- Commercial production of polio vaccine requires large quantities of
the live virus which are then modified for vaccine purposes
- Accidental release of this virus could lead to polio outbreaks or
the vaccine itself could cause infection in a child with lowered immunity
Virus like particles (VLPs)
- Harmless virus like particle (VLP) grown in plants can help
eradicate polio without risk of infection and recurrences associated with
live polio virus
mass produced from
plants give the WHO led initiative of
global eradication of polio a major shot in the arm; the icing on the cake is
that the VLPs are non-pathogenic
and there is thus no risk of accidental
release and other risks associated with live polio
The plant derived VLPs were
developed by the joint efforts of a group of scientists across many centers and
Dr Johanna Marsian working in Professor George Lomonossoff's Lab at the John
Innes Centre, Norwich, teams at the University of Leeds and the Diamond Light
Source's Electron Bio-Imaging Centre (eBIC) at the University of Oxford. The
results appear in the journal Nature
titled "Plant-made Polio 3 stabilised VLPs - a candidate
synthetic Polio vaccine".
‘Novel virus like particles (VLPs) grown from plants are non-pathogenic and could become a major source of vaccine production against polio and other viruses as well.’
Professor Lomonossoff, from the John Innes Centre said: "This is
an incredible collaboration involving plant science, animal virology and
structural biology. The question for us now is how to scale it up - we don't
want to stop at a lab technique."
Production of Polio VLP
Prototype In The Lab - Overcoming Initial Hiccups
- Though prior research teams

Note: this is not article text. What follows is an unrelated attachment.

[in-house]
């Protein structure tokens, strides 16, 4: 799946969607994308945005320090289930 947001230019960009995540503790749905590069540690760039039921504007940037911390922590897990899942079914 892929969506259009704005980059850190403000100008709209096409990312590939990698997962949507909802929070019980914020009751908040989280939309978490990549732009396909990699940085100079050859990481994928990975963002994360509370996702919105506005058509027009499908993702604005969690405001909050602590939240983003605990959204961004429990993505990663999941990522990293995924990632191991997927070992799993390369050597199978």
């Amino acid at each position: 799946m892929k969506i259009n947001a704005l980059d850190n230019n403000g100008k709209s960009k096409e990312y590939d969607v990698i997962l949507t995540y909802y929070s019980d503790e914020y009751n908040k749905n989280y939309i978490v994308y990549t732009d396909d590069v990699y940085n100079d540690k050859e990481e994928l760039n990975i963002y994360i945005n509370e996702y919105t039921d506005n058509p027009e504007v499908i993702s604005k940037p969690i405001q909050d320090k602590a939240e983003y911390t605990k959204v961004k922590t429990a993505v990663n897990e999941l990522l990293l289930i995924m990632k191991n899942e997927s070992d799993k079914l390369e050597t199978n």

have produced VLPs of papilloma and hepatitis B viruses, creation of polio
virus VLPs remained a challenge as removal of the genetic material to
create the VLP caused them to become unstable and thus unsuitable for mass
- However, scientists
from The National Institute for Biological Standards and Control, and the
University of Leeds identified
mechanisms which allowed the
- VLPs which
remain sufficiently stable to act as vaccines.
- Further tests at Oxford University confirmed
that these VLPs remained stable and
retained their shape and stability
when heated, similar to live virus.
- The VLPs resemble
viruses but are non-infectious.
They have been modified so they do
not contain the nucleic acid genetic
material that enables viruses to multiply. They do however contain viral surface proteins
organized in a manner similar to native viruses. They can therefore stimulate immunity without causing
Expression of VLPs From
Plants For Vaccine Production
- Using cryo-electron
microscopy at Diamond Light Source's Electron Bio-Imaging Centre (eBIC),
the Leeds team obtained a clear view of the structure of the VLPs and
confirmed that the external features of the particles were similar to that
of the poliovirus.
- Once the VLPs were
successfully engineered in the lab from native virus, the next step was